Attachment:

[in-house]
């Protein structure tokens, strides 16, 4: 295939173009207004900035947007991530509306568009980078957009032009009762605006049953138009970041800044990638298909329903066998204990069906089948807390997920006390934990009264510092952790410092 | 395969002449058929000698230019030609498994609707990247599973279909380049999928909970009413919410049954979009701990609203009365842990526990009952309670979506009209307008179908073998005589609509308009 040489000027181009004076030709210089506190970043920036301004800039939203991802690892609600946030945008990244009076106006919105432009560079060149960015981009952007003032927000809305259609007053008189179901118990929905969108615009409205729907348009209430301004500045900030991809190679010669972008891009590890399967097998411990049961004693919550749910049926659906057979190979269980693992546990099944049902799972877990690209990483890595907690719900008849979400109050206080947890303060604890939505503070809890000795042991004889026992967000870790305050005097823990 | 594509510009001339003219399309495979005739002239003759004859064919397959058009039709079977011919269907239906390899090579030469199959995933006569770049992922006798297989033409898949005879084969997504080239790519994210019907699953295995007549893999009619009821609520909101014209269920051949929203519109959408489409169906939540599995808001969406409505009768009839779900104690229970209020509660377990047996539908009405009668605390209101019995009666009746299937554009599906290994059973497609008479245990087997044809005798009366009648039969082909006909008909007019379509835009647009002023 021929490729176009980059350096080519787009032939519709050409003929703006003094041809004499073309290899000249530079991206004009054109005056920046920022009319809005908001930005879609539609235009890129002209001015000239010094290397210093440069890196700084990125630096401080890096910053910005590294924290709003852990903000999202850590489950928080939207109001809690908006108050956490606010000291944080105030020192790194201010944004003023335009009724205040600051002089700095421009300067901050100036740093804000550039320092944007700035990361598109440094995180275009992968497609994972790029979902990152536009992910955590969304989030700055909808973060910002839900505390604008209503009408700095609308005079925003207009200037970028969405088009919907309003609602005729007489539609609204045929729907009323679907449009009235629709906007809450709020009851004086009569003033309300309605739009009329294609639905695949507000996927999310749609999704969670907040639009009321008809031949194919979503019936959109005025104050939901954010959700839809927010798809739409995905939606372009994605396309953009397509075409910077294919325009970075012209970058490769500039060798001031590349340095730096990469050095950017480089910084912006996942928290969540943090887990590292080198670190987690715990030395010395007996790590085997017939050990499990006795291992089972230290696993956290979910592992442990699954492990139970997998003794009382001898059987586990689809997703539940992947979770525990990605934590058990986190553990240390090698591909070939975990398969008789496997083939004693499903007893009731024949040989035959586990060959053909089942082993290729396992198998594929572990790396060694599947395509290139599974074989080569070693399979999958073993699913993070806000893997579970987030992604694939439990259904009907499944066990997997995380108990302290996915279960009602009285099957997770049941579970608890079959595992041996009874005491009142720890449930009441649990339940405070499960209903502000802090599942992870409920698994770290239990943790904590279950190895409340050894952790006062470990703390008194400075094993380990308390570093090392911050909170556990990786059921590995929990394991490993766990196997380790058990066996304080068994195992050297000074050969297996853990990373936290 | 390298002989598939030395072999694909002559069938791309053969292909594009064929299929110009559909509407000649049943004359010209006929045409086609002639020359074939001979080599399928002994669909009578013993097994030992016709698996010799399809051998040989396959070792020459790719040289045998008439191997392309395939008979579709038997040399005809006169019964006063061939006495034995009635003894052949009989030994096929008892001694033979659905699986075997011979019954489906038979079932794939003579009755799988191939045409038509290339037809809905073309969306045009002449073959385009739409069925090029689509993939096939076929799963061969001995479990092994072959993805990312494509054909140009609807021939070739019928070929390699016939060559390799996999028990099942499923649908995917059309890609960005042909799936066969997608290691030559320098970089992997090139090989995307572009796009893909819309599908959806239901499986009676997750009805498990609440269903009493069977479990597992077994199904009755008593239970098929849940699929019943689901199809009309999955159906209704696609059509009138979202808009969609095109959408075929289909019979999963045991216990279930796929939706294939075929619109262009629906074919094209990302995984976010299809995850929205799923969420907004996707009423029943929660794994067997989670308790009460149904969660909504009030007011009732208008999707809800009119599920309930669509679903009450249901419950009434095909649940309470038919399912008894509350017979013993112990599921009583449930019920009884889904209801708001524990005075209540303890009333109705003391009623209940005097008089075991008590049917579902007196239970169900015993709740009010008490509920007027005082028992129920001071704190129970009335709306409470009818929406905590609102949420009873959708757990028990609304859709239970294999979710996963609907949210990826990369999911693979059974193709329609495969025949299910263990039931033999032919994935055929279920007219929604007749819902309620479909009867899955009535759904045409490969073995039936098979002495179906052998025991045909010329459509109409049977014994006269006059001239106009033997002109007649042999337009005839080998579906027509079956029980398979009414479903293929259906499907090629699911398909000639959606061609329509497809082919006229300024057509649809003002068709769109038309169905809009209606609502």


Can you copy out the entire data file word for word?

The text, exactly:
[in-house]
């Protein structure tokens, strides 16, 4: 295939173009207004900035947007991530509306568009980078957009032009009762605006049953138009970041800044990638298909329903066998204990069906089948807390997920006390934990009264510092952790410092 | 395969002449058929000698230019030609498994609707990247599973279909380049999928909970009413919410049954979009701990609203009365842990526990009952309670979506009209307008179908073998005589609509308009 040489000027181009004076030709210089506190970043920036301004800039939203991802690892609600946030945008990244009076106006919105432009560079060149960015981009952007003032927000809305259609007053008189179901118990929905969108615009409205729907348009209430301004500045900030991809190679010669972008891009590890399967097998411990049961004693919550749910049926659906057979190979269980693992546990099944049902799972877990690209990483890595907690719900008849979400109050206080947890303060604890939505503070809890000795042991004889026992967000870790305050005097823990 | 594509510009001339003219399309495979005739002239003759004859064919397959058009039709079977011919269907239906390899090579030469199959995933006569770049992922006798297989033409898949005879084969997504080239790519994210019907699953295995007549893999009619009821609520909101014209269920051949929203519109959408489409169906939540599995808001969406409505009768009839779900104690229970209020509660377990047996539908009405009668605390209101019995009666009746299937554009599906290994059973497609008479245990087997044809005798009366009648039969082909006909008909007019379509835009647009002023 021929490729176009980059350096080519787009032939519709050409003929703006003094041809004499073309290899000249530079991206004009054109005056920046920022009319809005908001930005879609539609235009890129002209001015000239010094290397210093440069890196700084990125630096401080890096910053910005590294924290709003852990903000999202850590489950928080939207109001809690908006108050956490606010000291944080105030020192790194201010944004003023335009009724205040600051002089700095421009300067901050100036740093804000550039320092944007700035990361598109440094995180275009992968497609994972790029979902990152536009992910955590969304989030700055909808973060910002839900505390604008209503009408700095609308005079925003207009200037970028969405088009919907309003609602005729007489539609609204045929729907009323679907449009009235629709906007809450709020009851004086009569003033309300309605739009009329294609639905695949507000996927999310749609999704969670907040639009009321008809031949194919979503019936959109005025104050939901954010959700839809927010798809739409995905939606372009994605396309953009397509075409910077294919325009970075012209970058490769500039060798001031590349340095730096990469050095950017480089910084912006996942928290969540943090887990590292080198670190987690715990030395010395007996790590085997017939050990499990006795291992089972230290696993956290979910592992442990699954492990139970997998003794009382001898059987586990689809997703539940992947979770525990990605934590058990986190553990240390090698591909070939975990398969008789496997083939004693499903007893009731024949040989035959586990060959053909089942082993290729396992198998594929572990790396060694599947395509290139599974074989080569070693399979999958073993699913993070806000893997579970987030992604694939439990259904009907499944066990997997995380108990302290996915279960009602009285099957997770049941579970608890079959595992041996009874005491009142720890449930009441649990339940405070499960209903502000802090599942992870409920698994770290239990943790904590279950190895409340050894952790006062470990703390008194400075094993380990308390570093090392911050909170556990990786059921590995929990394991490993766990196997380790058990066996304080068994195992050297000074050969297996853990990373936290 | 390298002989598939030395072999694909002559069938791309053969292909594009064929299929110009559909509407000649049943004359010209006929045409086609002639020359074939001979080599399928002994669909009578013993097994030992016709698996010799399809051998040989396959070792020459790719040289045998008439191997392309395939008979579709038997040399005809006169019964006063061939006495034995009635003894052949009989030994096929008892001694033979659905699986075997011979019954489906038979079932794939003579009755799988191939045409038509290339037809809905073309969306045009002449073959385009739409069925090029689509993939096939076929799963061969001995479990092994072959993805990312494509054909140009609807021939070739019928070929390699016939060559390799996999028990099942499923649908995917059309890609960005042909799936066969997608290691030559320098970089992997090139090989995307572009796009893909819309599908959806239901499986009676997750009805498990609440269903009493069977479990597992077994199904009755008593239970098929849940699929019943689901199809009309999955159906209704696609059509009138979202808009969609095109959408075929289909019979999963045991216990279930796929939706294939075929619109262009629906074919094209990302995984976010299809995850929205799923969420907004996707009423029943929660794994067997989670308790009460149904969660909504009030007011009732208008999707809800009119599920309930669509679903009450249901419950009434095909649940309470038919399912008894509350017979013993112990599921009583449930019920009884889904209801708001524990005075209540303890009333109705003391009623209940005097008089075991008590049917579902007196239970169900015993709740009010008490509920007027005082028992129920001071704190129970009335709306409470009818929406905590609102949420009873959708757990028990609304859709239970294999979710996963609907949210990826990369999911693979059974193709329609495969025949299910263990039931033999032919994935055929279920007219929604007749819902309620479909009867899955009535759904045409490969073995039936098979002495179906052998025991045909010329459509109409049977014994006269006059001239106009033997002109007649042999337009005839080998579906027509079956029980398979009414479903293929259906499907090629699911398909000639959606061609329509497809082919006229300024057509649809003002068709769109038309169905809009209606609502």